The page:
And speaking of teeth:
Chew by John Layman and Rob Guillory
Plot: Tony Chu is a cop. He’s also a cibopath – he can take a bite from anything and get a psychic impression of everything that happened to it up until he took a taste. He tries to keep it under wraps, but when he uses his powers to solve a case, he ends up in a web of conspiracy that reaches from the North Pole to outer space.
Why Read it: Chew effortlessly sets the scene for an alternate America by changing one tiny detail about how we live that is totally brilliant and follows the logic of that detail the way out to the moon and beyond. And it’s really very funny, to boot, and a little bit gross, and super clever. It’s also a really great example of the integration of art and story that makes comics the rich and versatile medium that it is. Guillory’s style is cartoonish in a way that may not be for everyone, but adds little nuances, details, and Easter eggs that enhance the prose that Layman provides.
Bonus: Food. Granted, given his powers and his position as a cop, Tony eats a lot of things that are…unpleasant…by any definition. But! There are many more food-related powers in this universe, as it turns out, and as a food-loving lady it is exciting to learn what they are – and the inevitable consequences of each of them.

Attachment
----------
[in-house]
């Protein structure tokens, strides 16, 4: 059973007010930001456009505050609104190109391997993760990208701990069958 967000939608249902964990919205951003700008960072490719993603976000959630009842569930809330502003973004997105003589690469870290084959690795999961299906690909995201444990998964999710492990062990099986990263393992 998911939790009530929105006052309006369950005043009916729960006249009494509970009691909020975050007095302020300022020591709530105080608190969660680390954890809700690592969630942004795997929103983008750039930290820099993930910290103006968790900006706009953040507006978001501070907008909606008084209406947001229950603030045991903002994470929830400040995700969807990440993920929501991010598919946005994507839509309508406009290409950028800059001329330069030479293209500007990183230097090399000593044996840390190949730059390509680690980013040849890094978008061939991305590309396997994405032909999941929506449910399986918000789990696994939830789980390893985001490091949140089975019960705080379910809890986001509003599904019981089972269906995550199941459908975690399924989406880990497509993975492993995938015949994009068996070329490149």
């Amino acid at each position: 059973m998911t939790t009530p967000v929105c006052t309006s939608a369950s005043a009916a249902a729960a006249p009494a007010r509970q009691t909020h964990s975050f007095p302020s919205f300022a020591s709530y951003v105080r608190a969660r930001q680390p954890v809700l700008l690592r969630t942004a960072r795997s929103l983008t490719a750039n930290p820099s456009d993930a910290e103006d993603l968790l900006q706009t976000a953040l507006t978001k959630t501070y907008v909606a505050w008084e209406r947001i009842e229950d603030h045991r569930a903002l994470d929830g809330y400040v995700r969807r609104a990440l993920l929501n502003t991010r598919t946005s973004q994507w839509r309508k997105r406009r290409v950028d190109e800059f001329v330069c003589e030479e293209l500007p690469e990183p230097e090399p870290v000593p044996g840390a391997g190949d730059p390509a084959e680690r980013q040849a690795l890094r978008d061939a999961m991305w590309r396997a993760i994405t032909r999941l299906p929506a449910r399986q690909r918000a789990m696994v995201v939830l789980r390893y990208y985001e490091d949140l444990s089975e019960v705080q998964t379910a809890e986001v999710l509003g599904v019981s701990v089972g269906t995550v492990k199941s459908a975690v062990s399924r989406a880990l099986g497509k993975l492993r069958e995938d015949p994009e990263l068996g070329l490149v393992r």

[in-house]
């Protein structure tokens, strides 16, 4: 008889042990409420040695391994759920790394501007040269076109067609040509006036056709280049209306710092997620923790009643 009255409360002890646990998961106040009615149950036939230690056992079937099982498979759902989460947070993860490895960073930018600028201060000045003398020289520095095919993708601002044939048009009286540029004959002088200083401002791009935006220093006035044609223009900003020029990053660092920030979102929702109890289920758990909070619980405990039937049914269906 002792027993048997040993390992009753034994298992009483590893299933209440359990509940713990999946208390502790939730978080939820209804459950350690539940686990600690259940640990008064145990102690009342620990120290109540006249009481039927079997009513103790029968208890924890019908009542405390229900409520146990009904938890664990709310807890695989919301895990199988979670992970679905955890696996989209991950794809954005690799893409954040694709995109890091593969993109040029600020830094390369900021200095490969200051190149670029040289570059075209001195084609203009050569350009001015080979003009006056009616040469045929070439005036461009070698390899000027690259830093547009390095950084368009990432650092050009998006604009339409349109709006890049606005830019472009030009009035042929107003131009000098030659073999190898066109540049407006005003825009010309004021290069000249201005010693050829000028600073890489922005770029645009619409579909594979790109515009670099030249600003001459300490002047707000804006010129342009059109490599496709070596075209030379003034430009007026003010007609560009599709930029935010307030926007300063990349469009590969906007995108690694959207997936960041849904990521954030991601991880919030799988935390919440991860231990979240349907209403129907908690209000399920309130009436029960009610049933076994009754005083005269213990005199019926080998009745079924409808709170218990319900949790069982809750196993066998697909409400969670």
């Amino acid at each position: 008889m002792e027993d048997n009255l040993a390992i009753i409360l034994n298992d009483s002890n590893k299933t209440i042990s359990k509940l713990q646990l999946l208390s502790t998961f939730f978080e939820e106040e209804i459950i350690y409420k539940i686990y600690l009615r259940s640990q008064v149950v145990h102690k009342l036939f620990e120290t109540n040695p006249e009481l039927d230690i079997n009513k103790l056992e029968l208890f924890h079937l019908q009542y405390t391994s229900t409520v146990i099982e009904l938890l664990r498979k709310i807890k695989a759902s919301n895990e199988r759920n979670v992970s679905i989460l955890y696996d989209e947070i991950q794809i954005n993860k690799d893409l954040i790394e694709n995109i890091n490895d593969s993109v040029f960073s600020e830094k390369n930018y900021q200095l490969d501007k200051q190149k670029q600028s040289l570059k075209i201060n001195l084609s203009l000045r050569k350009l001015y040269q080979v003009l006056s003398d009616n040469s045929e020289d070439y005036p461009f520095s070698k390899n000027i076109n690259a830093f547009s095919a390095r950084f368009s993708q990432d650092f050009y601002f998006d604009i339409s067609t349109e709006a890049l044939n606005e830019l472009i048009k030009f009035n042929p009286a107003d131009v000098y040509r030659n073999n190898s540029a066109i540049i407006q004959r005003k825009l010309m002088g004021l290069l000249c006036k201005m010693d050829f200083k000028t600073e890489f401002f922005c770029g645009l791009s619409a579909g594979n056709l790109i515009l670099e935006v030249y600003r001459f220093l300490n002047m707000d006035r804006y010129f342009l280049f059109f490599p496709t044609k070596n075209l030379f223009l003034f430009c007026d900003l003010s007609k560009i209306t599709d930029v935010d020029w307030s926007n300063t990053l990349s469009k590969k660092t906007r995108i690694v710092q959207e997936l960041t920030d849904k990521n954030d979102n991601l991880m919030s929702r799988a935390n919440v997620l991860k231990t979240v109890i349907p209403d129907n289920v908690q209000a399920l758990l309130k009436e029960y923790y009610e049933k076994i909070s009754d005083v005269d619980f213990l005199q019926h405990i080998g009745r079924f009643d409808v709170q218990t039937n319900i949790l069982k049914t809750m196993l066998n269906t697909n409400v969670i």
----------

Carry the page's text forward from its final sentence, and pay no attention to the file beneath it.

The League of Extraordinary Gentlemen by Alan Moore and Kevin O’Neill
Plot: There are several books in this series now, but the gist is that several figures from literature (originally Victorian literature, but the scope was later expanded) are brought together to form a super-team ala the Justice League. Characters like Captain Nemo, The Invisible Man, and Mr. Hyde fight off alien menaces, expose government corruption, and generally get up to all sorts of hi-jinks. If you’re familiar with the other work of Alan Moore, such as Watchmen or V for Vendetta, you can probably guess that this league is a bit more controversial than the ol’ JLA.
Why Read It: Well, for one thing, if you’ve never seen the abomination of a movie that they made out of this book – don’t, it’s horrible. If you have seen it, the book is nothing like that. This is a good thing. The book is instead an amazingly detailed love letter to literature, with every tiny throw-away character and detail being a reference to something. And yet, you don’t really need to know any of those references to enjoy the books – the stories have their own momentum and work even if you have no idea who Mina Harker or Allan Quatermain is. And speaking of Mina…
Bonus: Feminism. One of the things that drew me so much to this book is that the group is led by Mina. She gathers the bunch of misfits together, she tells them what to do, and they listen to and respect her (for the most part). And she does it all in a high-necked, flouncy Victorian dresses.